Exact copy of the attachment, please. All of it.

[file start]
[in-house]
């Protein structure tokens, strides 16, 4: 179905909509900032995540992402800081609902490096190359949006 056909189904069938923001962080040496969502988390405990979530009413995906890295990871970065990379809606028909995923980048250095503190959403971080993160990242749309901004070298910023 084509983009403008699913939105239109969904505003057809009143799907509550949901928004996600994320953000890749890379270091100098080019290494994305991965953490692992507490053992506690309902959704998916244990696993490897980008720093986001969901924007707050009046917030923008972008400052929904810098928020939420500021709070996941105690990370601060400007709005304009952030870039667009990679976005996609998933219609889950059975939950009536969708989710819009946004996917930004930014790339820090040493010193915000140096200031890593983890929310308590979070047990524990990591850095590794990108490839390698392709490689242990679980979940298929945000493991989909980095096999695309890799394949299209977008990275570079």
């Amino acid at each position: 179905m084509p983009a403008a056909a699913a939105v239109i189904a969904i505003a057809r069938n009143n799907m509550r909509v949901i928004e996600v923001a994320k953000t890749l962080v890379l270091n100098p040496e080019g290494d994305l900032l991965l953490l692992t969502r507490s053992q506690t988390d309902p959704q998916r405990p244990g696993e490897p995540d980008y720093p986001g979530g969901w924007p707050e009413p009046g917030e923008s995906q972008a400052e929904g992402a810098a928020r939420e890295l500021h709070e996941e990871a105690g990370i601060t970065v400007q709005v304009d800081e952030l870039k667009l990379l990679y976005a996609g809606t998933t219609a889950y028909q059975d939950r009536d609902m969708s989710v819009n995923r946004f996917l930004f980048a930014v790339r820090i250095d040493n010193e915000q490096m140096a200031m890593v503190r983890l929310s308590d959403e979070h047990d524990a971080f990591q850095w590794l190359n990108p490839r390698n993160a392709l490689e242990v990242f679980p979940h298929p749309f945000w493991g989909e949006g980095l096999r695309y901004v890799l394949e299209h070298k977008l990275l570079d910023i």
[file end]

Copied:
[in-house]
């Protein structure tokens, strides 16, 4: 179905909509900032995540992402800081609902490096190359949006 056909189904069938923001962080040496969502988390405990979530009413995906890295990871970065990379809606028909995923980048250095503190959403971080993160990242749309901004070298910023 084509983009403008699913939105239109969904505003057809009143799907509550949901928004996600994320953000890749890379270091100098080019290494994305991965953490692992507490053992506690309902959704998916244990696993490897980008720093986001969901924007707050009046917030923008972008400052929904810098928020939420500021709070996941105690990370601060400007709005304009952030870039667009990679976005996609998933219609889950059975939950009536969708989710819009946004996917930004930014790339820090040493010193915000140096200031890593983890929310308590979070047990524990990591850095590794990108490839390698392709490689242990679980979940298929945000493991989909980095096999695309890799394949299209977008990275570079």
């Amino acid at each position: 179905m084509p983009a403008a056909a699913a939105v239109i189904a969904i505003a057809r069938n009143n799907m509550r909509v949901i928004e996600v923001a994320k953000t890749l962080v890379l270091n100098p040496e080019g290494d994305l900032l991965l953490l692992t969502r507490s053992q506690t988390d309902p959704q998916r405990p244990g696993e490897p995540d980008y720093p986001g979530g969901w924007p707050e009413p009046g917030e923008s995906q972008a400052e929904g992402a810098a928020r939420e890295l500021h709070e996941e990871a105690g990370i601060t970065v400007q709005v304009d800081e952030l870039k667009l990379l990679y976005a996609g809606t998933t219609a889950y028909q059975d939950r009536d609902m969708s989710v819009n995923r946004f996917l930004f980048a930014v790339r820090i250095d040493n010193e915000q490096m140096a200031m890593v503190r983890l929310s308590d959403e979070h047990d524990a971080f990591q850095w590794l190359n990108p490839r390698n993160a392709l490689e242990v990242f679980p979940h298929p749309f945000w493991g989909e949006g980095l096999r695309y901004v890799l394949e299209h070298k977008l990275l570079d910023i």